Assessment Strategies: Group & individual discussions, observation during work time, written in-class quiz, written reflections, Value worksheet, Narrative worksheet (completed with group), pencil sketches, final drawings, vocabulary quiz.

Evaluation criteria / evidence of success: 

      • Student’s drawing shows observable effort towards achieving correct proportion and value. A wide variety of value is seen in colored pencil execution, shadows are perceived and included, & objects are positioned with accurate size relationships. Drawing synthesizes gained knowledge about narrative and technical skill.
      • Student properly utilizes the blind contour method as demonstrated, to really observe her/his two objects and improve hand-eye coordination.
      • Student completes at least one pencil sketch of three overlapping objects; drawing serves as evidence that student utilized proper measurement technique to achieve correct proportions.
      • Student observes value demonstration & completes the worksheet, clearly articulating five value levels (burnishing to very light) with two different colored pencils.
      • Student utilizes class time efficiently & works relatively independently. Student proficiently completes quiz, responsibly meets all due dates, & follows other in-class instructions.
      • Student works respectfully & productively with tablemates to choose three objects for a still life. They successfully glue down the objects onto a cardboard base & agree on an angle for each person’s vantage point. Drawing & accompanying worksheet serve to clearly explain the group’s narrative, & how the objects are perceived as having meaning.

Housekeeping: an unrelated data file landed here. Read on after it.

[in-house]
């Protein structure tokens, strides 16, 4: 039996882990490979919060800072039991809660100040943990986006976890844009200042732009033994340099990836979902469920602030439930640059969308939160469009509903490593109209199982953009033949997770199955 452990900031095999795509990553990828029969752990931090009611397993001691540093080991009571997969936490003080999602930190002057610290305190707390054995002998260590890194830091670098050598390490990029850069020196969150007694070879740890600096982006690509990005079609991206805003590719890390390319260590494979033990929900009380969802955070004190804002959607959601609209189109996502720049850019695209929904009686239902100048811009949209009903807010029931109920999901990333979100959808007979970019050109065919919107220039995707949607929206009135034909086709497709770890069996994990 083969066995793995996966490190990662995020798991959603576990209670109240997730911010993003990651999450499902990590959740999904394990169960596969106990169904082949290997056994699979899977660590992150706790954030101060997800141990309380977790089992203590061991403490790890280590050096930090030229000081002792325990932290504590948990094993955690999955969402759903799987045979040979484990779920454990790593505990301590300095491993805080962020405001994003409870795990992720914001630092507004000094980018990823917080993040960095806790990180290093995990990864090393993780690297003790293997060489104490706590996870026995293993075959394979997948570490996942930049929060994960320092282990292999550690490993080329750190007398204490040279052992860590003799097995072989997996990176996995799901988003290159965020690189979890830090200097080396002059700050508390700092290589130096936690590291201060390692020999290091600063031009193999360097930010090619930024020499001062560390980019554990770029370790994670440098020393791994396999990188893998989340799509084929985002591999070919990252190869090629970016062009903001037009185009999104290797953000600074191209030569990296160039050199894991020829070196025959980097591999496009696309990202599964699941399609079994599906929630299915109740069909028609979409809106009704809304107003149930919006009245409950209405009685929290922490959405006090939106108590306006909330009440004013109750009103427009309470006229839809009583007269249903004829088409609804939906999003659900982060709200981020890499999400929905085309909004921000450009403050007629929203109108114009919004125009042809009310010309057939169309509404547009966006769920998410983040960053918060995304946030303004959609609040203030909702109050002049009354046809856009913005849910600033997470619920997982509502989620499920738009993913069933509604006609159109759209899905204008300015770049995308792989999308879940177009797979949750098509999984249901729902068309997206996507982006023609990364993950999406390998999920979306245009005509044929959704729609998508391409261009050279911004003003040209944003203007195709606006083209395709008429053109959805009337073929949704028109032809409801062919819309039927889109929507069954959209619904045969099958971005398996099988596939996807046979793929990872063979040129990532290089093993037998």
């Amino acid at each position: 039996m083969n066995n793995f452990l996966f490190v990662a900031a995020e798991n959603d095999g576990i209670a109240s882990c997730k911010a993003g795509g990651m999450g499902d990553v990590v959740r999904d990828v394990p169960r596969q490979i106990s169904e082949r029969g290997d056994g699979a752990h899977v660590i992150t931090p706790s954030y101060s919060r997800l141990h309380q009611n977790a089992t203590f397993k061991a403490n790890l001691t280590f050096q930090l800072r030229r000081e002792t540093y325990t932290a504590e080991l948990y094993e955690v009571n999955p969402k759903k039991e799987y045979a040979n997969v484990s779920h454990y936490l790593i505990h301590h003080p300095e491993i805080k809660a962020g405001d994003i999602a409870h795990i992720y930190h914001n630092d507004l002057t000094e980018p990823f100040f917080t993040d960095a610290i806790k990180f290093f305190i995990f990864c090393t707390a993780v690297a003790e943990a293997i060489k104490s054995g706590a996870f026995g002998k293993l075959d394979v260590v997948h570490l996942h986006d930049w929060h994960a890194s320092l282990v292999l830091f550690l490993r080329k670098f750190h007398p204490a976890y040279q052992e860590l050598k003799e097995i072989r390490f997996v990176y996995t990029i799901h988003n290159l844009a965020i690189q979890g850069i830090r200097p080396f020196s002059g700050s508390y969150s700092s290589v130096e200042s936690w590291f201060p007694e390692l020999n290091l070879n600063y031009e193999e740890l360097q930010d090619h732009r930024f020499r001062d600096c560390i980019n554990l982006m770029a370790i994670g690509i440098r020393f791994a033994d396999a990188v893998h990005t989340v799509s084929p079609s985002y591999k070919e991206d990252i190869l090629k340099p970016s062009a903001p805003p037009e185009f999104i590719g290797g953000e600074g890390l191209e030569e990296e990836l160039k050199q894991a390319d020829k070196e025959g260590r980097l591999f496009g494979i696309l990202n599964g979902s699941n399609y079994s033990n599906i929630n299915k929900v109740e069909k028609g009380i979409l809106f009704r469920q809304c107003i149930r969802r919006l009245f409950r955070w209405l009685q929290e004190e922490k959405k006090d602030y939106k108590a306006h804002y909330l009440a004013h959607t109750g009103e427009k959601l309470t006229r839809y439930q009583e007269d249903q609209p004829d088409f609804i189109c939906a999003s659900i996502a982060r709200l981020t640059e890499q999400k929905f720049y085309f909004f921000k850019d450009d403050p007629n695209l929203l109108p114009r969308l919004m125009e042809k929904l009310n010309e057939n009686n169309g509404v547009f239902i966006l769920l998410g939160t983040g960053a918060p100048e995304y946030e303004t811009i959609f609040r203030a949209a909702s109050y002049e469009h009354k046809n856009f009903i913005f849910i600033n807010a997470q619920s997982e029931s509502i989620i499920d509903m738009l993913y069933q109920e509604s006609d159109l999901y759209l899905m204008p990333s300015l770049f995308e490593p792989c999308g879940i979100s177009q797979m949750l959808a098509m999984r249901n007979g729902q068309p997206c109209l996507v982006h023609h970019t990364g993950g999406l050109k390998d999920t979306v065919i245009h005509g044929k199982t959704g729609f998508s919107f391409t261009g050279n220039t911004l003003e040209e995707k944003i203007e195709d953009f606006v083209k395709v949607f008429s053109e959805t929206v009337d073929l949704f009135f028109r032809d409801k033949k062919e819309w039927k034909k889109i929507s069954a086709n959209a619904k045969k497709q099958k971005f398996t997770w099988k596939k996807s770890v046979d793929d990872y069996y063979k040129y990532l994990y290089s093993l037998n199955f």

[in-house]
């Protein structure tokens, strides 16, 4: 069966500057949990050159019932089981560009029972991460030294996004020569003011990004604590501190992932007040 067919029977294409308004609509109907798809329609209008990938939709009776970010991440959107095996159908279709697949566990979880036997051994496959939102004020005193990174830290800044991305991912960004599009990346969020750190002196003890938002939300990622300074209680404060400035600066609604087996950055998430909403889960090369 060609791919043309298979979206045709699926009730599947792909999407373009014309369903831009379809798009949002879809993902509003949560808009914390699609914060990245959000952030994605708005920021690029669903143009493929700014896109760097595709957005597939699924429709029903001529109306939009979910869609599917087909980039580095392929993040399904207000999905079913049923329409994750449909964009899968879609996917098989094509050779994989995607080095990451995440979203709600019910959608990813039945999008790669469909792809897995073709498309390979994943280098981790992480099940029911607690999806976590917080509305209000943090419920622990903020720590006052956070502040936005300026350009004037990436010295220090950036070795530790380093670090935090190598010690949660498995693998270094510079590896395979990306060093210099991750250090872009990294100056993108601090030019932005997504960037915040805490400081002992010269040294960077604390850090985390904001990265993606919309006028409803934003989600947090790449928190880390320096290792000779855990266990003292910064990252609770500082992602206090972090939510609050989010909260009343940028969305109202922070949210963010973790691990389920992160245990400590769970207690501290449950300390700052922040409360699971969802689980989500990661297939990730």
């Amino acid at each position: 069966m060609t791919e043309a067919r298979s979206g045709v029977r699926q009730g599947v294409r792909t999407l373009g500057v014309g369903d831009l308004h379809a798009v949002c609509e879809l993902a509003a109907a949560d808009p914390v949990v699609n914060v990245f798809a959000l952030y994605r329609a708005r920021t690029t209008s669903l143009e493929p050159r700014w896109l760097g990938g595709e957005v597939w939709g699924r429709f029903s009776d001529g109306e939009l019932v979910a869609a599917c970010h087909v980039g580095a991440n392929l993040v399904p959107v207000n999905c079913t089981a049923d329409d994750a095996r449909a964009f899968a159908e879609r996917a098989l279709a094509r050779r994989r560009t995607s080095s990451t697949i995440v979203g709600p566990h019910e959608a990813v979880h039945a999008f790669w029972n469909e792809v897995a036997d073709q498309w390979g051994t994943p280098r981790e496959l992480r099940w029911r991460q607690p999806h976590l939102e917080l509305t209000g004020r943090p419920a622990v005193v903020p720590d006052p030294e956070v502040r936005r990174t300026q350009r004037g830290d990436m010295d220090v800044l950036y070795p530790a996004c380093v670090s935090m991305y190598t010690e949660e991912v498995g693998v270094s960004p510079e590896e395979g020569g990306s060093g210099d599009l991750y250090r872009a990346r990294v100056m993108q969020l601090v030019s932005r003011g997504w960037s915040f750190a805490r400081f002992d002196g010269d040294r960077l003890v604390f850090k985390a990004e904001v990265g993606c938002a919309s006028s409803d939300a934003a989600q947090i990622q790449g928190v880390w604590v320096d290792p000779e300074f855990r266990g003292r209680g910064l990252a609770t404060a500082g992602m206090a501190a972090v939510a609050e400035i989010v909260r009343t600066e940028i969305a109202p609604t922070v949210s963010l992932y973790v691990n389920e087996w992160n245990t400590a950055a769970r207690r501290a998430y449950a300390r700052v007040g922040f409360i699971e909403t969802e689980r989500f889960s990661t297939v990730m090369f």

• Reflection is thoughtful, concise, relevant, mostly grammatically correct, & answers all prompt questions. Therein it should be explained how the student’s objects relate to a culture/story.

Class Progression:
Day 1: 
1. Motivation: Introduce project & pass out handout on project criteria & steps. Explain that some artists utilize the still life genre to visually convey how they feel about society or to tell a story about their society or culture; we’re going to call this a cultural narrative. We’re going to learn how to draw a still life, & we’re going to tell a story through our drawings.
2. Discuss how sometimes still lifes can be viewed as social constructions, showing how people live and who they are (gender, race, class, religion, etc). What do you think a social construction might be? What is a cultural narrative?